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11 July 2013: Gettin to Gatton on a rece trip

Blog1_EmuOil

The first thing that we stop to take photos of today was the emus. Sitting out in Marburg just waiting to give their vital oils over to become tablets and oils to help the arthritic and the diabetic. Curious birds, they were dusty of feather but bright of eye, with the buzzcut hairdos we associate with our Great Aunt Ruby, a no nonsense lady who made a fantastic afternoon tea. We’d taken the Warrego Highway from Oxley, in the West of Brisbane, out toward the Lockyer Valley. Well, at least I thought it used to be the Warrego Hwy, but the first part of it, is called Darren Lockyer way. It is just handy, I guess, that the retirement and honouring of a Qld footy hero ties in name wise with a road upgrade into a Valley sharing the same name.

Anyway, we stopped in at The Girls coffee shop for two flat whites and to ‘Stop and Smell the Roses’ as the sign insisted, and had a chat with the ‘girls’ there. They have a cloth for the coffee machine, a cloth for the benches, and a lady cloth – not, as you might think, a type of handtowel, but a towel that does everything. Tamaryn and I admired a lady sitting up with perfect posture reading a magazine and having her sandwich and tea in this roadside café, I bought some macadamia mustard, and we were away.

Driving along, we started talking about the memories inspired by some of the beautiful old Queenslanders – unrestored but majestic – that we were passing. The smell of an old Queenslander – like dirt, like dust, the smell you get when you wash old wood with soap and water. We wondered if the people in the houses expected the demonic children or old fashioned base ball players to wander out of the dead corn fields that grew to their houses, if they were annoyed that they were so close the this massive highway when they were supposed to be living in the country, how it is that Queensland gothic has defined itself so beautifully through the closed-in hot wooden shutters and wrought iron of the Queenslander and verandah shaded by solid date palms, and that we were happy to be on the road.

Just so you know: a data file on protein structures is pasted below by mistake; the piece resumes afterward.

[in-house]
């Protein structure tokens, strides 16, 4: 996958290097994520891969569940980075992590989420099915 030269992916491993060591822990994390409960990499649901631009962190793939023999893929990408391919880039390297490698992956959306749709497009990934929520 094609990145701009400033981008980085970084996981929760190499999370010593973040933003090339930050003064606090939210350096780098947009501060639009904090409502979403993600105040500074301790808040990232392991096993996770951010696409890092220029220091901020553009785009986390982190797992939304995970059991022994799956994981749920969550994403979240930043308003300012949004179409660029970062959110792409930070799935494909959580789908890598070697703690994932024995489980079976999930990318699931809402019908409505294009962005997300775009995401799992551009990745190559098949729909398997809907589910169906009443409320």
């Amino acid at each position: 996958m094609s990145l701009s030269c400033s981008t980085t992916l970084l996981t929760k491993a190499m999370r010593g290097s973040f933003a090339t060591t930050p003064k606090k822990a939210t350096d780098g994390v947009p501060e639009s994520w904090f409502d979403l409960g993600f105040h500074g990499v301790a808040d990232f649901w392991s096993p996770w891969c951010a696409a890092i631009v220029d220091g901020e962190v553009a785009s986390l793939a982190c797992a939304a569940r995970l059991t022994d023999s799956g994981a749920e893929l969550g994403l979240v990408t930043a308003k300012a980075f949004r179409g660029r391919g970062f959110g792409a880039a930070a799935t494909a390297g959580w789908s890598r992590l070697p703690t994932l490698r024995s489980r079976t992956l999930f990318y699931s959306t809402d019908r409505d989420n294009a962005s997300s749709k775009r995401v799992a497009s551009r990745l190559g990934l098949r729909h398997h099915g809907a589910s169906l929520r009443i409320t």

In Gatton the meeting before ours was running late so I sat in the council office – pet registration notices had gone out so I listened to a lady kindly chatting with one fellow who came in to advise that he’d had to ‘let the old girl go’. He thought he’d likely be too old for another dog in his lifetime. Colleen came down to get me and we met Melissa and Jason down at the coffee shop that knows them so well that they can order using just their names. They’ve nominated Forest Hill as the ‘cultured community’ so we went out and saw their perfect School of Arts and their lovely fruit shop and two pubs sitting on opposite corners in the short main drag. We saw bee huts everywhere – not hives – the little boxes that we build for them – and so we bought a little tub of local honey.